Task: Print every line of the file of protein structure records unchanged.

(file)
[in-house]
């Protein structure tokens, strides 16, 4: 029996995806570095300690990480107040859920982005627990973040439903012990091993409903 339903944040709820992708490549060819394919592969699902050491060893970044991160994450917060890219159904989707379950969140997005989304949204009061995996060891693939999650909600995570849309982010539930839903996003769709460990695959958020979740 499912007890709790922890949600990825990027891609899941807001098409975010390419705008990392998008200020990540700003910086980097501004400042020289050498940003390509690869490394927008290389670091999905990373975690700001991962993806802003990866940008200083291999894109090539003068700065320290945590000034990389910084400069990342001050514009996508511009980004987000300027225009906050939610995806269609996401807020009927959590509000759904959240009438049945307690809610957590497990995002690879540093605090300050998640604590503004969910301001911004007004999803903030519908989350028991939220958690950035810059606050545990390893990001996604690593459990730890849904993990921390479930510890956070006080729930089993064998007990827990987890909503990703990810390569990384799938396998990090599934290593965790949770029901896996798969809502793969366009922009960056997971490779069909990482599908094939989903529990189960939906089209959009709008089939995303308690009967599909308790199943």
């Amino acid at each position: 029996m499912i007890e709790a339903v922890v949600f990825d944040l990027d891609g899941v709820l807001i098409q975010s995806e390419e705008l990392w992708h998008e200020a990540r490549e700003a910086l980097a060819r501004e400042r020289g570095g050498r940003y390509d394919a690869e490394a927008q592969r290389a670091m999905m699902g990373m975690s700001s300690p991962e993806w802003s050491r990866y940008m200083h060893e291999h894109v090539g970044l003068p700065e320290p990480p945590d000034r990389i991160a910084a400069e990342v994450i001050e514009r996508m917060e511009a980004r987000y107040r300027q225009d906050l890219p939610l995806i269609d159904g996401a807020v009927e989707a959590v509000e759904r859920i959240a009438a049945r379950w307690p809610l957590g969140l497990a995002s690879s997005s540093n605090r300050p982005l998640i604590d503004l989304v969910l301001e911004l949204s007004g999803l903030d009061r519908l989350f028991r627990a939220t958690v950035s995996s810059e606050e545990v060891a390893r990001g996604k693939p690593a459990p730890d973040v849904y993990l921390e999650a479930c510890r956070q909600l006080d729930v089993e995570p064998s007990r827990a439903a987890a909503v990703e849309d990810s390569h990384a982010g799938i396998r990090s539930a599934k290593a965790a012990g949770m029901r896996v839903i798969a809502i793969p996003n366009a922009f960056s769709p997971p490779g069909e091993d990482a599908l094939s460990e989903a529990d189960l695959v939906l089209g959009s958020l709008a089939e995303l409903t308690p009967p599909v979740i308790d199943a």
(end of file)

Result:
[in-house]
């Protein structure tokens, strides 16, 4: 029996995806570095300690990480107040859920982005627990973040439903012990091993409903 339903944040709820992708490549060819394919592969699902050491060893970044991160994450917060890219159904989707379950969140997005989304949204009061995996060891693939999650909600995570849309982010539930839903996003769709460990695959958020979740 499912007890709790922890949600990825990027891609899941807001098409975010390419705008990392998008200020990540700003910086980097501004400042020289050498940003390509690869490394927008290389670091999905990373975690700001991962993806802003990866940008200083291999894109090539003068700065320290945590000034990389910084400069990342001050514009996508511009980004987000300027225009906050939610995806269609996401807020009927959590509000759904959240009438049945307690809610957590497990995002690879540093605090300050998640604590503004969910301001911004007004999803903030519908989350028991939220958690950035810059606050545990390893990001996604690593459990730890849904993990921390479930510890956070006080729930089993064998007990827990987890909503990703990810390569990384799938396998990090599934290593965790949770029901896996798969809502793969366009922009960056997971490779069909990482599908094939989903529990189960939906089209959009709008089939995303308690009967599909308790199943």
């Amino acid at each position: 029996m499912i007890e709790a339903v922890v949600f990825d944040l990027d891609g899941v709820l807001i098409q975010s995806e390419e705008l990392w992708h998008e200020a990540r490549e700003a910086l980097a060819r501004e400042r020289g570095g050498r940003y390509d394919a690869e490394a927008q592969r290389a670091m999905m699902g990373m975690s700001s300690p991962e993806w802003s050491r990866y940008m200083h060893e291999h894109v090539g970044l003068p700065e320290p990480p945590d000034r990389i991160a910084a400069e990342v994450i001050e514009r996508m917060e511009a980004r987000y107040r300027q225009d906050l890219p939610l995806i269609d159904g996401a807020v009927e989707a959590v509000e759904r859920i959240a009438a049945r379950w307690p809610l957590g969140l497990a995002s690879s997005s540093n605090r300050p982005l998640i604590d503004l989304v969910l301001e911004l949204s007004g999803l903030d009061r519908l989350f028991r627990a939220t958690v950035s995996s810059e606050e545990v060891a390893r990001g996604k693939p690593a459990p730890d973040v849904y993990l921390e999650a479930c510890r956070q909600l006080d729930v089993e995570p064998s007990r827990a439903a987890a909503v990703e849309d990810s390569h990384a982010g799938i396998r990090s539930a599934k290593a965790a012990g949770m029901r896996v839903i798969a809502i793969p996003n366009a922009f960056s769709p997971p490779g069909e091993d990482a599908l094939s460990e989903a529990d189960l695959v939906l089209g959009s958020l709008a089939e995303l409903t308690p009967p599909v979740i308790d199943a």